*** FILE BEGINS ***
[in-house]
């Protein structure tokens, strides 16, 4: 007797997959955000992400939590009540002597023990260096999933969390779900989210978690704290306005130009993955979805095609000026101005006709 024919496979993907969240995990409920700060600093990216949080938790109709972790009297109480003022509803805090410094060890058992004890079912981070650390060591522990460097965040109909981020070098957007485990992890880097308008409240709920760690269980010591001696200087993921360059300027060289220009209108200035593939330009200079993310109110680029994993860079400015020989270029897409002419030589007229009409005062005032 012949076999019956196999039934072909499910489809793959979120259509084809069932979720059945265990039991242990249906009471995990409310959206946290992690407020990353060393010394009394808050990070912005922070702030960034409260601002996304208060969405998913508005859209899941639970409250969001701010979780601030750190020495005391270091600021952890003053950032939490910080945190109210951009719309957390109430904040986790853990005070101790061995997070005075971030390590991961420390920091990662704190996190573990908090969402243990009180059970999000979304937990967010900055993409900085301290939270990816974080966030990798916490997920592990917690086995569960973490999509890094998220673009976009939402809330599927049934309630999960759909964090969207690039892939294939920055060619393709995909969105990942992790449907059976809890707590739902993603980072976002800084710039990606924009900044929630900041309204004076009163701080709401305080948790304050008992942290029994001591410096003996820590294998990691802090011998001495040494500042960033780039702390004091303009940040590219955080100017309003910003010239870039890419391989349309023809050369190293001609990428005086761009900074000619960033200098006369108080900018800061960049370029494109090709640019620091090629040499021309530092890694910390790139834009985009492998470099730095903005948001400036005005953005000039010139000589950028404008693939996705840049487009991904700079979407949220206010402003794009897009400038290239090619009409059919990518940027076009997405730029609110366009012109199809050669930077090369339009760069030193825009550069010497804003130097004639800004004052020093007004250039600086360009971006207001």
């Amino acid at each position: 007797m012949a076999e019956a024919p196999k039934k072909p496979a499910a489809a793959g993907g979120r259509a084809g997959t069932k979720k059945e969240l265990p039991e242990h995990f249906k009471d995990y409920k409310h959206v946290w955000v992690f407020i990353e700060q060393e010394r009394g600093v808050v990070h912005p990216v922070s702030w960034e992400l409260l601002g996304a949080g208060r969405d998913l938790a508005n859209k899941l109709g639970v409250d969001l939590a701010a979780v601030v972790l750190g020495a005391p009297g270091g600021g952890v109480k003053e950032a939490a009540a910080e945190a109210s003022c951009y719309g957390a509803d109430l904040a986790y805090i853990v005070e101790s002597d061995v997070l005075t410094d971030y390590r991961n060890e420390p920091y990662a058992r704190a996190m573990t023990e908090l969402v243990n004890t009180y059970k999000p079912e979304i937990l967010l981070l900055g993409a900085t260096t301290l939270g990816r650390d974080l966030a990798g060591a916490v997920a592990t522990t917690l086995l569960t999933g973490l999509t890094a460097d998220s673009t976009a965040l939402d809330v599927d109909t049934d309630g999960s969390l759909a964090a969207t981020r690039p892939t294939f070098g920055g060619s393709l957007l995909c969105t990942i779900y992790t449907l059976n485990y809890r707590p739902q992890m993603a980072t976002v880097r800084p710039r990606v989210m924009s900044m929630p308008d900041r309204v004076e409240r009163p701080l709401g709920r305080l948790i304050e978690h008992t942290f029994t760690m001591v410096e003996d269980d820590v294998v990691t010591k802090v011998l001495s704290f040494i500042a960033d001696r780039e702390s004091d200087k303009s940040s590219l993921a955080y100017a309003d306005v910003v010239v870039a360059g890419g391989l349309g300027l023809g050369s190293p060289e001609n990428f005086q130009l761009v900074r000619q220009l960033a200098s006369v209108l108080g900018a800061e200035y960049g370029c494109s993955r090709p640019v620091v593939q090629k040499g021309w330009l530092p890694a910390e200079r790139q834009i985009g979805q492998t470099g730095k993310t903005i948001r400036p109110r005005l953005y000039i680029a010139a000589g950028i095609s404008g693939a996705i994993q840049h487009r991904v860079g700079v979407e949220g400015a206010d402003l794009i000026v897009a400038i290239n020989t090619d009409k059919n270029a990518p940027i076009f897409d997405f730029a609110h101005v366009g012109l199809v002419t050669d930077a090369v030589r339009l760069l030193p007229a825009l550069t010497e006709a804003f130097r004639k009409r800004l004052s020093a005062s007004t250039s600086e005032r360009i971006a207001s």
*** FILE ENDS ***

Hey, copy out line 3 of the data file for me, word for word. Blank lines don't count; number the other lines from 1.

């Amino acid at each position: 007797m012949a076999e019956a024919p196999k039934k072909p496979a499910a489809a793959g993907g979120r259509a084809g997959t069932k979720k059945e969240l265990p039991e242990h995990f249906k009471d995990y409920k409310h959206v946290w955000v992690f407020i990353e700060q060393e010394r009394g600093v808050v990070h912005p990216v922070s702030w960034e992400l409260l601002g996304a949080g208060r969405d998913l938790a508005n859209k899941l109709g639970v409250d969001l939590a701010a979780v601030v972790l750190g020495a005391p009297g270091g600021g952890v109480k003053e950032a939490a009540a910080e945190a109210s003022c951009y719309g957390a509803d109430l904040a986790y805090i853990v005070e101790s002597d061995v997070l005075t410094d971030y390590r991961n060890e420390p920091y990662a058992r704190a996190m573990t023990e908090l969402v243990n004890t009180y059970k999000p079912e979304i937990l967010l981070l900055g993409a900085t260096t301290l939270g990816r650390d974080l966030a990798g060591a916490v997920a592990t522990t917690l086995l569960t999933g973490l999509t890094a460097d998220s673009t976009a965040l939402d809330v599927d109909t049934d309630g999960s969390l759909a964090a969207t981020r690039p892939t294939f070098g920055g060619s393709l957007l995909c969105t990942i779900y992790t449907l059976n485990y809890r707590p739902q992890m993603a980072t976002v880097r800084p710039r990606v989210m924009s900044m929630p308008d900041r309204v004076e409240r009163p701080l709401g709920r305080l948790i304050e978690h008992t942290f029994t760690m001591v410096e003996d269980d820590v294998v990691t010591k802090v011998l001495s704290f040494i500042a960033d001696r780039e702390s004091d200087k303009s940040s590219l993921a955080y100017a309003d306005v910003v010239v870039a360059g890419g391989l349309g300027l023809g050369s190293p060289e001609n990428f005086q130009l761009v900074r000619q220009l960033a200098s006369v209108l108080g900018a800061e200035y960049g370029c494109s993955r090709p640019v620091v593939q090629k040499g021309w330009l530092p890694a910390e200079r790139q834009i985009g979805q492998t470099g730095k993310t903005i948001r400036p109110r005005l953005y000039i680029a010139a000589g950028i095609s404008g693939a996705i994993q840049h487009r991904v860079g700079v979407e949220g400015a206010d402003l794009i000026v897009a400038i290239n020989t090619d009409k059919n270029a990518p940027i076009f897409d997405f730029a609110h101005v366009g012109l199809v002419t050669d930077a090369v030589r339009l760069l030193p007229a825009l550069t010497e006709a804003f130097r004639k009409r800004l004052s020093a005062s007004t250039s600086e005032r360009i971006a207001s």